Brexit travel advice for passengers travelling after 31 October 2019
Please read the following essential information if you are due to travel to Europe after 31 October.
1) Check your passport
When the UK leaves the European Union, there will be new rules for UK passport holders travelling to most European countries.
You’ll need to check whether your UK passport meets the new requirements. Most people will be unaffected, but if your passport is nearing the end of its validity you may need to renew it earlier than planned. You can check the validity of your passport and find out more by visiting: gov.uk/brexit-check-passport
Specifically, under these new rules, we advise:
2) Driving in the EU
You will need new documents to drive to or in Europe after the UK leaves the EU on 31 October 2019.
There would be no immediate changes to travel if the UK agrees a deal to leave the EU. The rules would be the same until at least 2020.
If there’s a deal, you can continue to drive in the EU, Iceland, Liechtenstein, Norway and Switzerland in the same way as before. Bring your UK driving licence, and your V5C (log book) if you’re taking your vehicle from the UK.
If the UK leaves the EU without a deal, you will need some extra documentation to drive a car in some EU countries, Iceland, Liechtenstein, Norway or Switzerland after Brexit.
If you’re taking your own vehicle, you’ll need:
If you’re towing a trailer or a caravan, you will need an additional ‘green card’ for the towed vehicle.
If you’re hiring a vehicle abroad, you do not need a green card or GB sticker.
3) Travel insurance
The European Health Insurance Card (EHIC) may not be valid after Brexit. You should make sure your travel insurance covers all your healthcare needs.
Whether there’s a deal or not, when taking out a travel insurance policy you should check:
There is further detailed information on choosing your travel insurance here: www.gov.uk/guidance/foreign-travel-insurance.
4) Travelling with Pets
You can still take your dog, cat or ferret to the EU after Brexit but the rules will change.
These are steps that you need to take before you can travel with a pet:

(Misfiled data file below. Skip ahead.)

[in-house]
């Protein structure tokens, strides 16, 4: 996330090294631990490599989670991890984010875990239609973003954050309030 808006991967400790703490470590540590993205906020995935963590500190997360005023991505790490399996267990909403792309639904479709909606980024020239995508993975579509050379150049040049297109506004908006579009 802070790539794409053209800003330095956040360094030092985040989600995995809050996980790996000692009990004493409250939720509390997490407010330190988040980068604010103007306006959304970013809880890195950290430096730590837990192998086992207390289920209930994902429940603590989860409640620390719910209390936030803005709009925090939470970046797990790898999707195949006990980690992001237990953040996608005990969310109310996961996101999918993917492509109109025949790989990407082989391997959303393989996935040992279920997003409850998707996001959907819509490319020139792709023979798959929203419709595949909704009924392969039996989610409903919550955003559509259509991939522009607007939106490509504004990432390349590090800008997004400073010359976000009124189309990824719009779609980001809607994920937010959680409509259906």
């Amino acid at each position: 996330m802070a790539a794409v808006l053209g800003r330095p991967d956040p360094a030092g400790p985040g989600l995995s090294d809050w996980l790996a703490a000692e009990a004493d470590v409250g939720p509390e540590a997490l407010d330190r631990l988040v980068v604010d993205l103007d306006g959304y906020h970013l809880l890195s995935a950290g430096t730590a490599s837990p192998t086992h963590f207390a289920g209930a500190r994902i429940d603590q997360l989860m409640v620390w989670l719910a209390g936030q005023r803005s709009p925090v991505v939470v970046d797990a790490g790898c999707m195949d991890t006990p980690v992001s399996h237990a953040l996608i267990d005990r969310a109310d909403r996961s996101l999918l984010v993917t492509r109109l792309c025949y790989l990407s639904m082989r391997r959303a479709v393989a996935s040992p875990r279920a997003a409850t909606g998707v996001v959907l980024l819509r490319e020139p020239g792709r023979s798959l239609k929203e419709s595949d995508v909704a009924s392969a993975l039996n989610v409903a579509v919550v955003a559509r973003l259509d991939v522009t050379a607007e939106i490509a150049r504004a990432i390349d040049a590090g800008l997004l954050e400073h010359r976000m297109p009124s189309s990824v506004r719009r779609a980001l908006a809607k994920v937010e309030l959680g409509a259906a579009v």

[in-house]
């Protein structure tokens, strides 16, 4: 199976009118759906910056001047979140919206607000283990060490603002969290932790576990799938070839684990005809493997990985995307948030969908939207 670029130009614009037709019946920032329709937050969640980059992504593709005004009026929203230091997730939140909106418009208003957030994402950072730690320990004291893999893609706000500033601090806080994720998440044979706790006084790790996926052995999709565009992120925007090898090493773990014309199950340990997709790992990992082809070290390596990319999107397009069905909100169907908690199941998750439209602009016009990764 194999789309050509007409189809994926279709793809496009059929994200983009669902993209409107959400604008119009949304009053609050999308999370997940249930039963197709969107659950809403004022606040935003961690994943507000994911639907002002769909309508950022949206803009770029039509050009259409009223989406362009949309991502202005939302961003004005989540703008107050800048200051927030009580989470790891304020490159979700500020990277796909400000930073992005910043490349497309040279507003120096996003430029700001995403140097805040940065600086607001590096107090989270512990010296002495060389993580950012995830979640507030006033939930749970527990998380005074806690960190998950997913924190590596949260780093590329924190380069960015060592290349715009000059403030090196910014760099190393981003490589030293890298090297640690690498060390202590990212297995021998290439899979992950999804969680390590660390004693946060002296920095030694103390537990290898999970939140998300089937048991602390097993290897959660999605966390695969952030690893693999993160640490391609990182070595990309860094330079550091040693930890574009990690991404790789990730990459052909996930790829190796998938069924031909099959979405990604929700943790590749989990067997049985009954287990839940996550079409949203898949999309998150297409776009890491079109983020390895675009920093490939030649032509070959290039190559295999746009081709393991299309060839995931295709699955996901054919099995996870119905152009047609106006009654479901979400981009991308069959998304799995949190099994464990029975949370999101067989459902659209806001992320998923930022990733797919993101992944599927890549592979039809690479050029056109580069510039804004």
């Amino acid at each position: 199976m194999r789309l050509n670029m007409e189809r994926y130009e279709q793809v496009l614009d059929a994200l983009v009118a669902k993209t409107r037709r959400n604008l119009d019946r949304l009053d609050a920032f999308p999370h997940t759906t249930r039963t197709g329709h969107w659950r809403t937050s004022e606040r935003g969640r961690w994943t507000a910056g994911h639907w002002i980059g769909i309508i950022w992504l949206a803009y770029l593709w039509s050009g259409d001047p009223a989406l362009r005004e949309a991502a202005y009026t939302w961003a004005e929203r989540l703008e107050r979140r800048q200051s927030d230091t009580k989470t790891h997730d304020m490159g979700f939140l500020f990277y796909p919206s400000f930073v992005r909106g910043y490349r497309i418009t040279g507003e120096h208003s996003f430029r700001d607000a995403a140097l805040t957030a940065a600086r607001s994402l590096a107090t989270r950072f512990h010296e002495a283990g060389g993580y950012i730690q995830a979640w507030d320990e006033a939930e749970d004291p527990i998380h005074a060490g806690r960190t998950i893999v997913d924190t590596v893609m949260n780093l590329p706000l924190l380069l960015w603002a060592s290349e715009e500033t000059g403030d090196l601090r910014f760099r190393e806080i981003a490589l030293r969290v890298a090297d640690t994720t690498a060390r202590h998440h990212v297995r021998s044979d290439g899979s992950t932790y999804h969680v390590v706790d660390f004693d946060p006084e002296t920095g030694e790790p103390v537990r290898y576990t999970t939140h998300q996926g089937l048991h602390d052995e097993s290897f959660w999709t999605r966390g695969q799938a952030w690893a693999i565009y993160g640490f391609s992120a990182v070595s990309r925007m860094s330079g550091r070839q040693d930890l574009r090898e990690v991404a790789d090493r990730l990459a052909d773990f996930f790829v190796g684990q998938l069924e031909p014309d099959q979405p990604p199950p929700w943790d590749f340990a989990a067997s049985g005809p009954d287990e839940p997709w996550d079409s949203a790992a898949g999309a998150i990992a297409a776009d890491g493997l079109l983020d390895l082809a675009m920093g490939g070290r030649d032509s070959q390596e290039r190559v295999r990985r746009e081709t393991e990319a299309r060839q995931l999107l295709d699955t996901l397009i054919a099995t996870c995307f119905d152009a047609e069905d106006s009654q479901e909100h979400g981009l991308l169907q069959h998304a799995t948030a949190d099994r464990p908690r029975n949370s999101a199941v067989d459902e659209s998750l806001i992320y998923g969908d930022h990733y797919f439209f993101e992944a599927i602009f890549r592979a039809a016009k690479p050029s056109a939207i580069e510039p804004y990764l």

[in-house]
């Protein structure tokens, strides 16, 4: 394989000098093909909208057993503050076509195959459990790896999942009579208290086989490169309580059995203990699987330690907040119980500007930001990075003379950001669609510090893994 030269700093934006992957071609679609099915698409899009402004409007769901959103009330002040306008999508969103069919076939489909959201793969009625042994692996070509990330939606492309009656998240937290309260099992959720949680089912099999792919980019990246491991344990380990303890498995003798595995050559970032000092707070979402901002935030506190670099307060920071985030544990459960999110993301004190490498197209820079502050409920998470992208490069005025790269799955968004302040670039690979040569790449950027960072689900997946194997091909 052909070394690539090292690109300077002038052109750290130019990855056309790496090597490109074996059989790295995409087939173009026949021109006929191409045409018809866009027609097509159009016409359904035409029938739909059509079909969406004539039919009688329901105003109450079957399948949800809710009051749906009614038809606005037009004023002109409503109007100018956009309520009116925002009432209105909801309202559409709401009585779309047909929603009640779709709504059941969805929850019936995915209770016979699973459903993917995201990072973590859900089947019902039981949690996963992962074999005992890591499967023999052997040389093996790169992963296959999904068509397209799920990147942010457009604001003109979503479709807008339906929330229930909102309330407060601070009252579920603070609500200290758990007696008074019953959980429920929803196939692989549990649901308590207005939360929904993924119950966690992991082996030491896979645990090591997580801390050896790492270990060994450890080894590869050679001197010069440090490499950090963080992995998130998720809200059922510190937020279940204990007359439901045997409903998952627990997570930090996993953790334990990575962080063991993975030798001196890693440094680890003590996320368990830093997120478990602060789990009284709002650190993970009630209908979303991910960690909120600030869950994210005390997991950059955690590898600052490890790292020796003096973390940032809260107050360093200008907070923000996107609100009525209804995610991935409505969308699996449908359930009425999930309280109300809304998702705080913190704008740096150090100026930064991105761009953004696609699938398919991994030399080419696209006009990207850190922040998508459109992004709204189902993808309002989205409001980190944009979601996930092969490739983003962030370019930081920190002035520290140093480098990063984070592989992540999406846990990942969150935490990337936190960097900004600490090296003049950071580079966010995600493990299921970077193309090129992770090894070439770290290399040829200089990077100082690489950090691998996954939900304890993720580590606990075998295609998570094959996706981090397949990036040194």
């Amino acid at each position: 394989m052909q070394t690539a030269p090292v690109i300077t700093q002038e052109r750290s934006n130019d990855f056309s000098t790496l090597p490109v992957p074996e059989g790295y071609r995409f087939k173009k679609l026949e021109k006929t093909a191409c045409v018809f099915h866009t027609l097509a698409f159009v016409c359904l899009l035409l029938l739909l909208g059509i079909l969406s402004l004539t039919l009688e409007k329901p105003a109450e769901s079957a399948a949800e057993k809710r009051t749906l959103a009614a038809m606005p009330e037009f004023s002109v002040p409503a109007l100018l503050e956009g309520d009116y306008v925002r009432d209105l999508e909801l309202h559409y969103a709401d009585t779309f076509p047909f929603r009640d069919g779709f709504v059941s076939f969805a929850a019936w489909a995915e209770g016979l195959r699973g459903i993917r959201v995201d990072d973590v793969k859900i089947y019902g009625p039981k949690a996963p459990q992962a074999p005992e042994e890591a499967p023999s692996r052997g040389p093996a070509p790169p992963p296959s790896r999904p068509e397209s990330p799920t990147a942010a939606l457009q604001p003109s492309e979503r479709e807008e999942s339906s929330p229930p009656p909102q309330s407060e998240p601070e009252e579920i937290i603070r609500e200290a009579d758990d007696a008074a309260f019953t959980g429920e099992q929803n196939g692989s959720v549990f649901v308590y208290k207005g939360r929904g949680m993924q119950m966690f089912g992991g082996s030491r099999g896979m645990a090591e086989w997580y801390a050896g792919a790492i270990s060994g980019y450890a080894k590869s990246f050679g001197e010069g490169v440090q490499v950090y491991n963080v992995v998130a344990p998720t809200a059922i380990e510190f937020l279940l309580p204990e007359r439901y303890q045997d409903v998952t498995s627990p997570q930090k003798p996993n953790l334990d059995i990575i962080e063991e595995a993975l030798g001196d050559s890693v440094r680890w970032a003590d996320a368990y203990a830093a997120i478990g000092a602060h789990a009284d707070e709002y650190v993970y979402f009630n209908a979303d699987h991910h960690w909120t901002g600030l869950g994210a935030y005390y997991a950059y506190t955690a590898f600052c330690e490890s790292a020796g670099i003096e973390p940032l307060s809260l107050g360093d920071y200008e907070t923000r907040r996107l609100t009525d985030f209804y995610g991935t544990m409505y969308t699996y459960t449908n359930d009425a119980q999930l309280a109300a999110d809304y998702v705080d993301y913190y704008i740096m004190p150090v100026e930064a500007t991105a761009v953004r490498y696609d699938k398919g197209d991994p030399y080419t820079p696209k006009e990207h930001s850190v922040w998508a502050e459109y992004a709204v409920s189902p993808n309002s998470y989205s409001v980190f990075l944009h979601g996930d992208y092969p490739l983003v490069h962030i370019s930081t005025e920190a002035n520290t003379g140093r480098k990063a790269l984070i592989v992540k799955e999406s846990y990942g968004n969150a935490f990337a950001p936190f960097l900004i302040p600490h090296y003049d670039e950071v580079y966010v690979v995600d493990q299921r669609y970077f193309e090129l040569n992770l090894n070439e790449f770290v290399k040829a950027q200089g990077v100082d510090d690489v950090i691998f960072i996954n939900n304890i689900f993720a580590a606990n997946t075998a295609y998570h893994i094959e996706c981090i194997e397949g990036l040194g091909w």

✓ Start preparing at least 4 months in advance of your travel date by visiting a vet for
✓ Have your dog, cat or ferret microchipped and vaccinated against rabies.
✓ Your pet must have a blood sample taken at least 30 days after its last rabies
vaccination (whether that’s a booster or initial vaccination).
✓ Wait 3 calendar months from the date the successful blood sample was taken before
you can travel.
✓ Take your pet to a vet no more than 10 days before travel to get an animal health
certificate. A current EU pet passport issued in the UK will not be valid for travel to the EU in a No Deal.
Dogs travelling from the UK to EU listed tapeworm-free countries (Finland, Republic of Ireland and Malta) must be treated for tapeworm 24 to 120 hours (1 to 5 days) before arriving in one of those countries.
Get a health certificate
You must also take your pet to a vet no more than 10 days before travel to get an animal health certificate.
You must take proof of:
✓ your pet’s vaccination history
✓ your pet’s microchipping date
✓ a successful rabies antibody blood test result
Your pet’s animal health certificate will be valid for:
Arriving to the EU
Pet owners travelling with pets will need to enter the EU through a designated Travellers’ point of entry (TPE).
You may need to present proof of:
Stay Informed To prepare for changes visit gov.uk/brexit-pet-travel
Contact the pet travel helpline if you need more help: Email: firstname.lastname@example.org Telephone: 0370 241 1710 Monday to Friday, 8:30am to 5pm (closed on bank holidays)
Check if you need an IDP on the Post Office website. You can get them over the counter in participating branches if you do. Each permit costs £5.50.
Check if you need to act now to make sure you can travel as planned by visiting gov.uk/brexit-driving.
For more information on travelling in Europe after Brexit, visit https://www.gov.uk/brexit
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